If I converted to Christianity, then all my problems are going to go away? All the stress in my life is simply going to evaporate into thin air? I’ll never have another care in the world? This video is saying that Paganism is led by the devil, and the reason I feel stress is because the devil is doing evil things in my life, but if I convert to Christianity… then that won’t happen anymore and I won’t be stressed out over end of the year stuff, or money, or foster kitty vet visits, or graduate school work, or budgets, or laundry, or cleaning, or making dinner or anything. Ever. Again.
And then I heard the Gods speaking to me, as they usually do when I’m willing to listen, and they said, “If you were to convert to Christianity to get rid of your stress… so that you can have a carefree life… you’d be awfully materialistic.” Not that I was planning on converting, but I was working through the message they were sending to people, trying to figure out what it was they were saying (the film, I mean).
BAM! That’s when it hit me. I’m still going to be stressed. I’m still going to have my own anxieties and worries about my day-to-day life. The grass isn’t any greener on the Christianity side of the fence than it is over on the Kemeticism side of the fence. The Gods aren’t going to shower you with gifts and blessings (which always, when you hear people talk about them, tend to be highly materialistic in nature) unless you are doing something to deserve them.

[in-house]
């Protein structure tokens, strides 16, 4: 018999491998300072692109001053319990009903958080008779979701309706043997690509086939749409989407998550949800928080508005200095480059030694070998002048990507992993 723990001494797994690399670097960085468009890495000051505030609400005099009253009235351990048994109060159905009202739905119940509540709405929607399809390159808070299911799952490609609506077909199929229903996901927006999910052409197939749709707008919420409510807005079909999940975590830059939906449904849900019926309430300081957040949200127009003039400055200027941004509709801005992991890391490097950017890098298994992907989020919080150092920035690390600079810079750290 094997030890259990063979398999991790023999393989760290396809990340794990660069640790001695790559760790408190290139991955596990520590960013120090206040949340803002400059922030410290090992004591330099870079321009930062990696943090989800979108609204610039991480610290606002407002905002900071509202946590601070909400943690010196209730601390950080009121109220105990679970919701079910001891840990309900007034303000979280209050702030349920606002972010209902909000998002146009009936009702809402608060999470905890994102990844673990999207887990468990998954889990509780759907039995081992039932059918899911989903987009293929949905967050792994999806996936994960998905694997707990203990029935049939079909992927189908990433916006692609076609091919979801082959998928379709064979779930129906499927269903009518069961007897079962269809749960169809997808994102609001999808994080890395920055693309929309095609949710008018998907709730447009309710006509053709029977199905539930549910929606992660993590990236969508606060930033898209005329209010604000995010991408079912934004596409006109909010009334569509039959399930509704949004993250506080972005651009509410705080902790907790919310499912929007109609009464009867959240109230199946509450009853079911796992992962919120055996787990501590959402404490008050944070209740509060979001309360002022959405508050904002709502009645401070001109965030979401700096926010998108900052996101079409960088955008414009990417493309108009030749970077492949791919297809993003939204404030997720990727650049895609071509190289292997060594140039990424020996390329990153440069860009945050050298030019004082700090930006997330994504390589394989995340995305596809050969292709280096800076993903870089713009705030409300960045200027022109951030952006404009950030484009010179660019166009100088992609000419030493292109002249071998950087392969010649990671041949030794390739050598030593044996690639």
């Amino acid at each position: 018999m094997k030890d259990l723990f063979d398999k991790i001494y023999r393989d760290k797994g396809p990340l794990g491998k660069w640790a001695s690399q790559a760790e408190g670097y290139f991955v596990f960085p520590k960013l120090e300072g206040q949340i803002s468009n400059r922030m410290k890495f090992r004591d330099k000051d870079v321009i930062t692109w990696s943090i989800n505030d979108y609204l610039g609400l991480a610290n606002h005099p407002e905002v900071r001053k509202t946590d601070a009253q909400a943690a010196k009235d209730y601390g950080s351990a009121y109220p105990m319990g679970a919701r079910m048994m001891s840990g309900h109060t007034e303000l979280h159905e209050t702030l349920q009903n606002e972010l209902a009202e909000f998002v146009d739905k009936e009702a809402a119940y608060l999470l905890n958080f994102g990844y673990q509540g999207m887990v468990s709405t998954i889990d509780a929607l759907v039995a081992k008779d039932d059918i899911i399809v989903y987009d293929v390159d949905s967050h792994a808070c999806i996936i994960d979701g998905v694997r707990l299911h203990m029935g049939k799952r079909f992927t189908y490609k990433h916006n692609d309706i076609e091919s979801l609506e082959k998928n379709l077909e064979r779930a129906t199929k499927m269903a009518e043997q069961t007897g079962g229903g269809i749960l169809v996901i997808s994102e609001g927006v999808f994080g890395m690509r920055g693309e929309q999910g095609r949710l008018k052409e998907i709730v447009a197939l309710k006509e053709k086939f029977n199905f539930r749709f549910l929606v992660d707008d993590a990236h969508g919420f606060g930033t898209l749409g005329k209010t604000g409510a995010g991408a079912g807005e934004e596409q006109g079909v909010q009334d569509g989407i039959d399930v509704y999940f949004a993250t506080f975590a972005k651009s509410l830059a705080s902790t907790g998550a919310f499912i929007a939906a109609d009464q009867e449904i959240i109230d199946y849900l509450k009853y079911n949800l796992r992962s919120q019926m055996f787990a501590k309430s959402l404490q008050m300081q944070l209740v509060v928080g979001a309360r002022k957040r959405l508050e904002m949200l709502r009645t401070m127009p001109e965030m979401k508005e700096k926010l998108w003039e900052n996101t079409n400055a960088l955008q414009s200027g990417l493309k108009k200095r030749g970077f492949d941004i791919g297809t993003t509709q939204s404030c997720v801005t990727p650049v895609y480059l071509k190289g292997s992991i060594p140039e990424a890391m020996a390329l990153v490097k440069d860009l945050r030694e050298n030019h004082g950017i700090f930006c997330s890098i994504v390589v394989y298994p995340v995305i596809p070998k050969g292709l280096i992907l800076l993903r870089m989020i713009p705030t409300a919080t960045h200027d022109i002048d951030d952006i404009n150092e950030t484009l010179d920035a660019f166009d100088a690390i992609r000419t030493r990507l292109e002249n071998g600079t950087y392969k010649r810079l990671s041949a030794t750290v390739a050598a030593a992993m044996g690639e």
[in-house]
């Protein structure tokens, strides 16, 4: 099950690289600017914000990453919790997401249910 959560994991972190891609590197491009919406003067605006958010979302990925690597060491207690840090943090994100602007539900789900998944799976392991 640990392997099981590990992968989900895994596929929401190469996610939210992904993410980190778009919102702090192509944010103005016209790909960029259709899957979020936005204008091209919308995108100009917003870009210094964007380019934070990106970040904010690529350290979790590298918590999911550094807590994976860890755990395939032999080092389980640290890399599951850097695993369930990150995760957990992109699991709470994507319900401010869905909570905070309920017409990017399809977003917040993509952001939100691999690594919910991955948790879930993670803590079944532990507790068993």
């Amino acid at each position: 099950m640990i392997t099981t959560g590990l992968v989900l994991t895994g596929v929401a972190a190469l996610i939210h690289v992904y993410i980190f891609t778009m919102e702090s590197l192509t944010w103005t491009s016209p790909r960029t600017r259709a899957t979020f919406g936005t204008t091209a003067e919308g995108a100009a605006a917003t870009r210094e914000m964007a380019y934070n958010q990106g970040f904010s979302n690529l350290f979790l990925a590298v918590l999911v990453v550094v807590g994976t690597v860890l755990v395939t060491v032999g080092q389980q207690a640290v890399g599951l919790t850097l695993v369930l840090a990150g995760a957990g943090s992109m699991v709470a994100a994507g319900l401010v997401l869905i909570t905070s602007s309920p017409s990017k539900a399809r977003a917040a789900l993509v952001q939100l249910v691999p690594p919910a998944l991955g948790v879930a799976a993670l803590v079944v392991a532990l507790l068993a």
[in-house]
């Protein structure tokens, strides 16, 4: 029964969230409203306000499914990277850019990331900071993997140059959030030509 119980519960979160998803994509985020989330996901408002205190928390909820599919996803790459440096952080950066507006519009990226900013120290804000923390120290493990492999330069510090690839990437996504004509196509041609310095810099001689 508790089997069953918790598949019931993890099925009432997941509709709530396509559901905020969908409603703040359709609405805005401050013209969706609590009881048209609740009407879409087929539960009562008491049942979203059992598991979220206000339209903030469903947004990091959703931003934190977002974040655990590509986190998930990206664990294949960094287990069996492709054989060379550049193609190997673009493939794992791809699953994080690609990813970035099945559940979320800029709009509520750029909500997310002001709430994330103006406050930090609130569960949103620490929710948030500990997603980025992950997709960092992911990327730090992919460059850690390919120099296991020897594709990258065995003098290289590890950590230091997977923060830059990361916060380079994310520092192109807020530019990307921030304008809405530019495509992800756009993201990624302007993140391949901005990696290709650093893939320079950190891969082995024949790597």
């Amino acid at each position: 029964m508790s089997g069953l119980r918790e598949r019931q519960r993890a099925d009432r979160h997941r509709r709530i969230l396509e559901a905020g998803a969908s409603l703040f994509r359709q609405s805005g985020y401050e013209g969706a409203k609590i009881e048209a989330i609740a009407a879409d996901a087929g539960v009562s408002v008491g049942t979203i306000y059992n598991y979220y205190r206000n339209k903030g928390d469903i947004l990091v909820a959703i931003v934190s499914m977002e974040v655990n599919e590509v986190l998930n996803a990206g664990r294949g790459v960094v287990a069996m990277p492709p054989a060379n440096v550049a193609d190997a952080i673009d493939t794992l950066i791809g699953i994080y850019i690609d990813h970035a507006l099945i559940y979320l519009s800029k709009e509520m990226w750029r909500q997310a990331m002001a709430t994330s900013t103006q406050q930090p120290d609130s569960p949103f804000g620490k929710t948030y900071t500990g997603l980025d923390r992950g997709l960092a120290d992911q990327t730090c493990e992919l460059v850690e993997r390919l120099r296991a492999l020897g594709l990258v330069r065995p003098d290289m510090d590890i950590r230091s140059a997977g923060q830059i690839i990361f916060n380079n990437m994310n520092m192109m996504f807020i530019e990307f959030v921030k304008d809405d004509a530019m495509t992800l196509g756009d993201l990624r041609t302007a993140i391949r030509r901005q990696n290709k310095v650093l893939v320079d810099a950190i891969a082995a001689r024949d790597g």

I’m not doing what I need to do to deserve having a stress free life. My desk at work is cluttered. The Gods aren’t going to make me feel all carefree about that because it needs to not be a disaster area. My coupon book needs to be reorganized, but I haven’t had time to do that yet because I’ve been busy finishing up my room for the end of the year. I’m going to feel stressed about missing out on some banging deals because I haven’t organized like I should.
I realize where I have come up lacking in my own life and the negative repercussions for my actions and behavior. Conversion to a different belief system isn’t going to fix that. The Christian God isn’t going to swoop in and fix all my problems, just like the Ancients aren’t going to fix them… Unless I start the process.
We need to start taking personal responsibility for our own lives and realize that the Gods (or God, which ever) isn’t going to magically swoop and and take all our problems away just by conversion. The rosy picture that these videos and tracts and messages paint isn’t true, and it’s time that we start realizing that and standing up for ourselves, our faith, and our Gods.
Posted on June 6, 2014, in Belief, Faith, Pagan Blog Project, Paganism, PBP, Religion, Spirituality and tagged Belief, faith, God, Gods, kemetic, kemeticism, L, pagan, Pagan Blog Project, paganism, PBP, religion, Spirituality. Bookmark the permalink. Leave a comment.